Jane and Emma had been quite disheartened after their mom’s sudden death. While cleaning through their mother’s closet, Jane and Emma came across a weird-looking lamp. Although it wasn’t the most beautiful, the sisters decided to take their lamp for sale, not even hoping it would cost much.
When they meet the dealer, they receive shocking news. The lamp was not what they thought it would be. When the dealer told the sisters the real worth of that average-looking lamp, it was as if everything came to a standstill. They couldn’t believe their luck and kept praising their mother for having a good eye …
Imagine a house full of five high-spirited siblings who are always running around the house breaking things and making a lot of noise. You would be scared to keep valuables lying around the house in such a case, right?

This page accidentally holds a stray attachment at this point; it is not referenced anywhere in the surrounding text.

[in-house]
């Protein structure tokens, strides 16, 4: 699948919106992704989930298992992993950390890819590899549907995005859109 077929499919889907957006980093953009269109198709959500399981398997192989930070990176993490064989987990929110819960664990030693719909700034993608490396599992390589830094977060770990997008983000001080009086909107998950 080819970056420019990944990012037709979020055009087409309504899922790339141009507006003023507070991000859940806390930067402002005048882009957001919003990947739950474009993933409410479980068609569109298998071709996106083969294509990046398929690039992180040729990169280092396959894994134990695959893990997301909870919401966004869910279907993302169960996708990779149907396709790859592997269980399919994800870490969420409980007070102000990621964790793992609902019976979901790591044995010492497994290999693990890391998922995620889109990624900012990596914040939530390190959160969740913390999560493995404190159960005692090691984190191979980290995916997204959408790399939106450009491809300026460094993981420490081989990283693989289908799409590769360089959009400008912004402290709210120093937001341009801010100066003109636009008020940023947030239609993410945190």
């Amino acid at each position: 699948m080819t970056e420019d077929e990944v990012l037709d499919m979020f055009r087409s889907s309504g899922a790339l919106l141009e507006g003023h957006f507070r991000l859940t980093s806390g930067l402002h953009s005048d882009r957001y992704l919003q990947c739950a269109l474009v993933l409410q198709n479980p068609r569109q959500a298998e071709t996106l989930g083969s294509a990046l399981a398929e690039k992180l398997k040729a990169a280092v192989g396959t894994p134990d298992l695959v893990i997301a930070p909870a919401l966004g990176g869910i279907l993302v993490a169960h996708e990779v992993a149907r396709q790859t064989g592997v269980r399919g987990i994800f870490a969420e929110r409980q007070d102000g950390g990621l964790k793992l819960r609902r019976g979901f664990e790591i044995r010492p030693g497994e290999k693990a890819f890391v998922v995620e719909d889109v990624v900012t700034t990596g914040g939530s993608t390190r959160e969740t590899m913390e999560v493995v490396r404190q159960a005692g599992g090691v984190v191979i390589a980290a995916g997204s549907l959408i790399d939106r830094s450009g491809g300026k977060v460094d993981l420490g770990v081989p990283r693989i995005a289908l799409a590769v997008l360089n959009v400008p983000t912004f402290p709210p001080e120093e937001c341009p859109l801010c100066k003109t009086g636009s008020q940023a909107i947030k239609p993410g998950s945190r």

The two sisters, Jane and Emma who appeared on the 1999 Antiques Roadshow episode came from exactly this kind of household. To save their mother’s antique lamp from their siblings, they took a big step.
The two out of five sisters decided to take things into their hands to protect one of their mother’s prized possessions. At least someone else can keep it antique safe if not them.
Fortunately, around the same time, they heard that Antique Roadshows were visiting their town. Can you guess what the sisters did next?
The two sisters, without telling their other sisters, registered for the show and showed up with their mother’s antique land. They were a little hesitant at first but then they thought this must be done.